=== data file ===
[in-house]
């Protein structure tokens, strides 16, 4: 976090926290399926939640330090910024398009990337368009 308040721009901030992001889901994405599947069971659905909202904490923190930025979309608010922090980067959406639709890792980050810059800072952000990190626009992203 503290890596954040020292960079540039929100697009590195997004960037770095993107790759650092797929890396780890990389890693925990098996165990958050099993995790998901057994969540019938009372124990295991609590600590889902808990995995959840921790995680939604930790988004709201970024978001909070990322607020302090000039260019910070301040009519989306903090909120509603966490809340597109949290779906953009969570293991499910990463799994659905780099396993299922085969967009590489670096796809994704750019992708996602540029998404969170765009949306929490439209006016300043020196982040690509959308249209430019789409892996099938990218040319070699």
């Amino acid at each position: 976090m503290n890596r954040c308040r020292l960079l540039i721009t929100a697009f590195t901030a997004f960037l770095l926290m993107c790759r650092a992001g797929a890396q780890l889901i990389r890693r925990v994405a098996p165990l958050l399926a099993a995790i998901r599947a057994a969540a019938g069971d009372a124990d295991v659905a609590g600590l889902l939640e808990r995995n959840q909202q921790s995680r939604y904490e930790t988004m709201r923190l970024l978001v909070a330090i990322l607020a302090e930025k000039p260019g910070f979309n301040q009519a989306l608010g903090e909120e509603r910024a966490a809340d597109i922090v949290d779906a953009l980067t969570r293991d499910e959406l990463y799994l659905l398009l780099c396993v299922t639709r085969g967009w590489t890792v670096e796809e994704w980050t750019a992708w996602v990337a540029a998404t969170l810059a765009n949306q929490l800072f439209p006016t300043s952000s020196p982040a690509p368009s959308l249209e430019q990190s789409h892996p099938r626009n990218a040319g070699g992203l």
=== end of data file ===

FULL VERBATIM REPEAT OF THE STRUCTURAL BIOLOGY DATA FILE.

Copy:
[in-house]
């Protein structure tokens, strides 16, 4: 976090926290399926939640330090910024398009990337368009 308040721009901030992001889901994405599947069971659905909202904490923190930025979309608010922090980067959406639709890792980050810059800072952000990190626009992203 503290890596954040020292960079540039929100697009590195997004960037770095993107790759650092797929890396780890990389890693925990098996165990958050099993995790998901057994969540019938009372124990295991609590600590889902808990995995959840921790995680939604930790988004709201970024978001909070990322607020302090000039260019910070301040009519989306903090909120509603966490809340597109949290779906953009969570293991499910990463799994659905780099396993299922085969967009590489670096796809994704750019992708996602540029998404969170765009949306929490439209006016300043020196982040690509959308249209430019789409892996099938990218040319070699």
């Amino acid at each position: 976090m503290n890596r954040c308040r020292l960079l540039i721009t929100a697009f590195t901030a997004f960037l770095l926290m993107c790759r650092a992001g797929a890396q780890l889901i990389r890693r925990v994405a098996p165990l958050l399926a099993a995790i998901r599947a057994a969540a019938g069971d009372a124990d295991v659905a609590g600590l889902l939640e808990r995995n959840q909202q921790s995680r939604y904490e930790t988004m709201r923190l970024l978001v909070a330090i990322l607020a302090e930025k000039p260019g910070f979309n301040q009519a989306l608010g903090e909120e509603r910024a966490a809340d597109i922090v949290d779906a953009l980067t969570r293991d499910e959406l990463y799994l659905l398009l780099c396993v299922t639709r085969g967009w590489t890792v670096e796809e994704w980050t750019a992708w996602v990337a540029a998404t969170l810059a765009n949306q929490l800072f439209p006016t300043s952000s020196p982040a690509p368009s959308l249209e430019q990190s789409h892996p099938r626009n990218a040319g070699g992203l």